All behaviors have consequences, and these consequences have effects. Schedules for reinforcement can help increase or maintain a behavior. On the other hand, punishment and penalty reduce behavior (Daniel, 2014, p. 266) (refer to Appendix B Figure 2 and Appendix D Figure 4 [Lecture Power Point]). Consequences that increase behavior — positive and negative reinforcement is any event, action, or objective that has increased the frequency of a behavior. (Daniel, 2014, p. 139) A positive reinforcer (R+) is any consequence that follows a behavior and increases the likelihood of the behavior occurring again, and negative reinforcer (R-) is any event, action, or object (potential punisher) that causes a person increase behavior in order to escape it or avoid it (Daniel, 2014, p. 140).

On occasion managers may be faced with behavior such as complaining, poor quality work, or inappropriate social behaviors. Most behavior analysts immediately think of extinction as the reduction procedure to use in such cases(Daniel, 2014, p. 263). However, sometimes extinction is not the most benign and appropriate way to resolve these issues.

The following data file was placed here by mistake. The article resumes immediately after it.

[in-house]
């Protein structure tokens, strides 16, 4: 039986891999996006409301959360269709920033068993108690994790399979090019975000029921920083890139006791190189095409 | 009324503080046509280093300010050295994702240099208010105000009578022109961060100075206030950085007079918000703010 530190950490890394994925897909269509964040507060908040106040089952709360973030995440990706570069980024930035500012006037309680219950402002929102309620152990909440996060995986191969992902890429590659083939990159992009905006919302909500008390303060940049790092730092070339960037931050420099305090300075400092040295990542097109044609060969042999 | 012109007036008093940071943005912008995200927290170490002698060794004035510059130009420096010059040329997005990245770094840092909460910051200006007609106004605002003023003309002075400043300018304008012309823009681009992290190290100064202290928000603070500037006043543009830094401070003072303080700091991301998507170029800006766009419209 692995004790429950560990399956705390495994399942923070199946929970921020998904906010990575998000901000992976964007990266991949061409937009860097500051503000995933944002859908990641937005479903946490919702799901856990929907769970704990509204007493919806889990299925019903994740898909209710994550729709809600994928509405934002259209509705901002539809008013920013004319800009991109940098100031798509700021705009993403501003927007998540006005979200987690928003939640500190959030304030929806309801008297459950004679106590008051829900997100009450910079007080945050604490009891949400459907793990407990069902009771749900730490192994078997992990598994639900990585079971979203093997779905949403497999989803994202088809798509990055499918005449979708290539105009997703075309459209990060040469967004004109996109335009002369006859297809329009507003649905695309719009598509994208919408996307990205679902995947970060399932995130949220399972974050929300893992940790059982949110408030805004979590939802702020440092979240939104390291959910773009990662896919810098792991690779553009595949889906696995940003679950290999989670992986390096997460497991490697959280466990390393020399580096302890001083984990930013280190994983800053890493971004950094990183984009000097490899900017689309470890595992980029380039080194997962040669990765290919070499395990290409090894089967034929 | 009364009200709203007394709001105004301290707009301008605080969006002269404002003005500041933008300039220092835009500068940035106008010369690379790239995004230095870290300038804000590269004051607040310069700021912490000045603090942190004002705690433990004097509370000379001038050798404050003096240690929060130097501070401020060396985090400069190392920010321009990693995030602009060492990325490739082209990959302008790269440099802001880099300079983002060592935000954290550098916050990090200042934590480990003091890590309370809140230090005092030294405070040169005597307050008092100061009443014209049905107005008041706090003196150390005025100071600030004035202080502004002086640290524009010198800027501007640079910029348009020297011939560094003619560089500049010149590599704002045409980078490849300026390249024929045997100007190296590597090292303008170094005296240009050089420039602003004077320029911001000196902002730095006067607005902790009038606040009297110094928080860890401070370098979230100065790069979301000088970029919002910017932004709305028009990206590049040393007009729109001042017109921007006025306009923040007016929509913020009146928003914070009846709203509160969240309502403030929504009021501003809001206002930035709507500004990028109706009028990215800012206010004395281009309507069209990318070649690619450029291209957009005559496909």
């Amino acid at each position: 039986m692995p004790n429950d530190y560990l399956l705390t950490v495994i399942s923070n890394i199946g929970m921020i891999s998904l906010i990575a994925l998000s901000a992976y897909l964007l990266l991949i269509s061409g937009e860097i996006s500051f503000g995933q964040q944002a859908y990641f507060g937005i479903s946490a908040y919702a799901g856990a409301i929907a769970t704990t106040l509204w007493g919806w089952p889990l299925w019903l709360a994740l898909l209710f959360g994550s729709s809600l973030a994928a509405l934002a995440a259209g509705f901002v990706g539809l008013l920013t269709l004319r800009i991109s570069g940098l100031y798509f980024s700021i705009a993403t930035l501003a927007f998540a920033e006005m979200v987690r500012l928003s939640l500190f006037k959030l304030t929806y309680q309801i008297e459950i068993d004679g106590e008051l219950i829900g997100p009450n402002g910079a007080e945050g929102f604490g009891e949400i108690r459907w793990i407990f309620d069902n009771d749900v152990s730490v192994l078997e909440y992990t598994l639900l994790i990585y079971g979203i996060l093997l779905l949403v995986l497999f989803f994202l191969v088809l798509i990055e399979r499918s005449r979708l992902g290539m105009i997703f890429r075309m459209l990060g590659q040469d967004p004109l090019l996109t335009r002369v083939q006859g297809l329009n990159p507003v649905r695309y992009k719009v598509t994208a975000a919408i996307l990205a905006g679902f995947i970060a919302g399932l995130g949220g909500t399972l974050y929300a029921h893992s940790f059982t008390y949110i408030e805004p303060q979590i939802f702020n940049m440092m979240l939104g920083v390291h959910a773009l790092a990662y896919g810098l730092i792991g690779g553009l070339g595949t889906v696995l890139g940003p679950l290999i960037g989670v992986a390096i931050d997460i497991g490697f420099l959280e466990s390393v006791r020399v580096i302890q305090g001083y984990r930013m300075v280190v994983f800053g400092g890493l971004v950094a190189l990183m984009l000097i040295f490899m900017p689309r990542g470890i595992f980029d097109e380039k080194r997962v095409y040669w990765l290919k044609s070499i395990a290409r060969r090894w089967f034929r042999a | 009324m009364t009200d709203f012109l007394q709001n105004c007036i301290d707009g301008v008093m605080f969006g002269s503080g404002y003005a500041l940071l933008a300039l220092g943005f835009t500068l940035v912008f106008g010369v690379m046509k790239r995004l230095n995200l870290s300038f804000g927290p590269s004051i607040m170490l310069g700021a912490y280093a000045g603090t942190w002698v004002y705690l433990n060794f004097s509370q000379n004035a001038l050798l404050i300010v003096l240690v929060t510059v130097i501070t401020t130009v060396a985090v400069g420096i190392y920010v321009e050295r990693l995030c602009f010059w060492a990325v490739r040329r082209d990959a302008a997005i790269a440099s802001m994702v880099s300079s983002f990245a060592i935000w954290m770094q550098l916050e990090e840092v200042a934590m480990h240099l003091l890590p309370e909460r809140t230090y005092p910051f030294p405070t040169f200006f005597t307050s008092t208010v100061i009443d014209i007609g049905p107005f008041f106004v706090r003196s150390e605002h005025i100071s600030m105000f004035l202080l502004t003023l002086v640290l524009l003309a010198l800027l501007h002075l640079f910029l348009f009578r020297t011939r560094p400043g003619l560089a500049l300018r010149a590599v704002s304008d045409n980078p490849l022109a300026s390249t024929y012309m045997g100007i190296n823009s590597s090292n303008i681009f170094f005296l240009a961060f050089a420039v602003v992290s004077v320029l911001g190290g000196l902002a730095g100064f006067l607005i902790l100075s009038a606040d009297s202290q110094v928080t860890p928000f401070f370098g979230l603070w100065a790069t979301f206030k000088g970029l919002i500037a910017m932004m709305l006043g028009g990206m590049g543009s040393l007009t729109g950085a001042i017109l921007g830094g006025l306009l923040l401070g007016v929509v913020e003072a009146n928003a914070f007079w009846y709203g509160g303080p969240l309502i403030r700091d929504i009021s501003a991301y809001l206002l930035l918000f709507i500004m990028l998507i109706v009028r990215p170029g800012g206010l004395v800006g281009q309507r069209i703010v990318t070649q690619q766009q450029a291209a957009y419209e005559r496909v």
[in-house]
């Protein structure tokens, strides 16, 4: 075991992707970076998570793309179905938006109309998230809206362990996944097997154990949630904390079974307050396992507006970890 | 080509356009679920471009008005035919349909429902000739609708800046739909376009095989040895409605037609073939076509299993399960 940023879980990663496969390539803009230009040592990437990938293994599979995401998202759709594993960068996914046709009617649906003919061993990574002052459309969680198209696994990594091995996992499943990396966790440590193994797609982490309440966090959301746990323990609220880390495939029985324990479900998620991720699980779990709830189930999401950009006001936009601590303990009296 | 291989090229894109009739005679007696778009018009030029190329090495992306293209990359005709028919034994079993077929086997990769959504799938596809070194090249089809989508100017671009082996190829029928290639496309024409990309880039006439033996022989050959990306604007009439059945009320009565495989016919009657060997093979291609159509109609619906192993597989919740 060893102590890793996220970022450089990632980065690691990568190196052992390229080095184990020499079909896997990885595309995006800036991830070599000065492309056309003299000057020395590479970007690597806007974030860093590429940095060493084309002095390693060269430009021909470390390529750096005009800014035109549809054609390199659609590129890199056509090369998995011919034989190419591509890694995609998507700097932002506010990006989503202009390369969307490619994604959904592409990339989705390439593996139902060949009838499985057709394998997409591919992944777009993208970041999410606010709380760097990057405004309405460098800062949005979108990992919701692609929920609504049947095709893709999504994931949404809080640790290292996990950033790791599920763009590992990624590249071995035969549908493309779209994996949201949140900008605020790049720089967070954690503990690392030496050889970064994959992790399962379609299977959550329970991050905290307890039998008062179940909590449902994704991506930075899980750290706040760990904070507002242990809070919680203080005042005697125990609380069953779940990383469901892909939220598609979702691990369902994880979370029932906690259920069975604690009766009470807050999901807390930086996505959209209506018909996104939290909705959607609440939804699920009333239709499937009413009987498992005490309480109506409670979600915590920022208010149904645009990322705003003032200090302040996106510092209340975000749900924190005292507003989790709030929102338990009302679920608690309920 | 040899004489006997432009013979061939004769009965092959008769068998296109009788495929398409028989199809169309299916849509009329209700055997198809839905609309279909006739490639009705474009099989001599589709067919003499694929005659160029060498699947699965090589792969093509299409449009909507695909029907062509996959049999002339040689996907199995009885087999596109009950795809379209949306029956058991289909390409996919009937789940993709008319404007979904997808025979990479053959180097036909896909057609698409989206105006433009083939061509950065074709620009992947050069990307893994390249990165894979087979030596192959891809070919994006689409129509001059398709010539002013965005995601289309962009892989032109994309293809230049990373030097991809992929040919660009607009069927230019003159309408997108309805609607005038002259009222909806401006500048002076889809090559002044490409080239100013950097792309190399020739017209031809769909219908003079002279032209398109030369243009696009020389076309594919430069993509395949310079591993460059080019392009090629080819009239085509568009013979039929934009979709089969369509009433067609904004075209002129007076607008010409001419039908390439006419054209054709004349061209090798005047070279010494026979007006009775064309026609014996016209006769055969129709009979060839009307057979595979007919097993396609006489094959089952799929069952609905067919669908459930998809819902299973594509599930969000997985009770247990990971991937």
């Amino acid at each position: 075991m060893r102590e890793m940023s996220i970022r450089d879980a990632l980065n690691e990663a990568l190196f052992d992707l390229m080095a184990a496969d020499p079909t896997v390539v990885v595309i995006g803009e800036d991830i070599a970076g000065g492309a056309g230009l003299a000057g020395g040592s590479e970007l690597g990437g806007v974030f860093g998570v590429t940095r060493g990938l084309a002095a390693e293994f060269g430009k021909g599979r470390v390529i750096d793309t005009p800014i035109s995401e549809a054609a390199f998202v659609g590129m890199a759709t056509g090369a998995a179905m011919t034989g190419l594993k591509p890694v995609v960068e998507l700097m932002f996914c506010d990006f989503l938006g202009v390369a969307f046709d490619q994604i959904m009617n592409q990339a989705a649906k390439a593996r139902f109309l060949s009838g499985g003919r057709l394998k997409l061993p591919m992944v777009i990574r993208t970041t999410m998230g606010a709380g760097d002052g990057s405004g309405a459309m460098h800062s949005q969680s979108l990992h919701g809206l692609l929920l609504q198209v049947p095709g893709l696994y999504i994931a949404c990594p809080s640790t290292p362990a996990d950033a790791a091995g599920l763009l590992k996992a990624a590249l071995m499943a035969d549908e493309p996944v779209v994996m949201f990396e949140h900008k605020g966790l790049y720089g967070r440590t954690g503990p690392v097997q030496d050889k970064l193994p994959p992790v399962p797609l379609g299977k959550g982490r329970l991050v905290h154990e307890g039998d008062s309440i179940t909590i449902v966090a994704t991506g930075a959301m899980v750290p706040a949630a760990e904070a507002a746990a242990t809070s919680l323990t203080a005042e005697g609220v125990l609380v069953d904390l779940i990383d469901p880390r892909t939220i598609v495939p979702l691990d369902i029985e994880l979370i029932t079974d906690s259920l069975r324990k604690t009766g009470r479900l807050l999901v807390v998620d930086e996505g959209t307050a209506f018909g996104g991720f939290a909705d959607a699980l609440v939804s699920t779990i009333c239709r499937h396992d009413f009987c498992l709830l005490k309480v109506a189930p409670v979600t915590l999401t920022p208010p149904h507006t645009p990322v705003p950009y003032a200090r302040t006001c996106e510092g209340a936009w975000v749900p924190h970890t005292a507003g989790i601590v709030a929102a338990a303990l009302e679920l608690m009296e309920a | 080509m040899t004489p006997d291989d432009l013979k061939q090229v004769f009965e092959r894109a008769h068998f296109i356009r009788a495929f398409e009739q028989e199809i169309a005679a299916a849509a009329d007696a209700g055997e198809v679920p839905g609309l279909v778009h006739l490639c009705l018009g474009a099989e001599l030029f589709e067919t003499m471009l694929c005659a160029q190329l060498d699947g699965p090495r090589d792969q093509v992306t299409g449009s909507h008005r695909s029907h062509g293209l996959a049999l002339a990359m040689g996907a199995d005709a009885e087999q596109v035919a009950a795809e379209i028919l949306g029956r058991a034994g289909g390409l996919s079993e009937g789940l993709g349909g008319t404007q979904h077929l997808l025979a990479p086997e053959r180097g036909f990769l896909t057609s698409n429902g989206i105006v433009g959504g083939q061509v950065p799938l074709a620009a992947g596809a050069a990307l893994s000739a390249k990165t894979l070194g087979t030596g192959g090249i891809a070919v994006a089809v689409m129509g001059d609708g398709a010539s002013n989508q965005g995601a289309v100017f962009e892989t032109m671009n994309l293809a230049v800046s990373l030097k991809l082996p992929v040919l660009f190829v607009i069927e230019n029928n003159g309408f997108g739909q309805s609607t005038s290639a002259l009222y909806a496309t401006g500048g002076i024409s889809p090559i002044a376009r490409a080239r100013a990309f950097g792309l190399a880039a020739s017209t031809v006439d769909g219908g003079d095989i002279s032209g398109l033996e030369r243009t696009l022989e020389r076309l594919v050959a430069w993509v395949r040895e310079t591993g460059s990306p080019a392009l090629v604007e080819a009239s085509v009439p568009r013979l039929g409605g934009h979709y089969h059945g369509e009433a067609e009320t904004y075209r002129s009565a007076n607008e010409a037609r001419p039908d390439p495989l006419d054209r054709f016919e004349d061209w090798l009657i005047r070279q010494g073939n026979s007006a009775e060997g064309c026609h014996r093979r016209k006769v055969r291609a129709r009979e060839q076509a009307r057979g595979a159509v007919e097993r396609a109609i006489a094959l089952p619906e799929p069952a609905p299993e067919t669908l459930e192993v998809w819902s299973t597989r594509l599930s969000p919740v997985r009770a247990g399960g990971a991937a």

What happens to performance under extinction depends on the person’s history of reinforcement on the prior schedule. For example, there are rather unique distinctions between using extinction with behavior under the control of positive reinforcement (R+) as compared to negative reinforcement (R-)(Daniel, 2014, p. 263)(refer to Appendix D [Lecture Power Point]). In addition, R- is default if not R+. Which leads to unintended consequence of a negative environment.

Consequences that Increase the Rate of Improvement of Desired Performance Behavior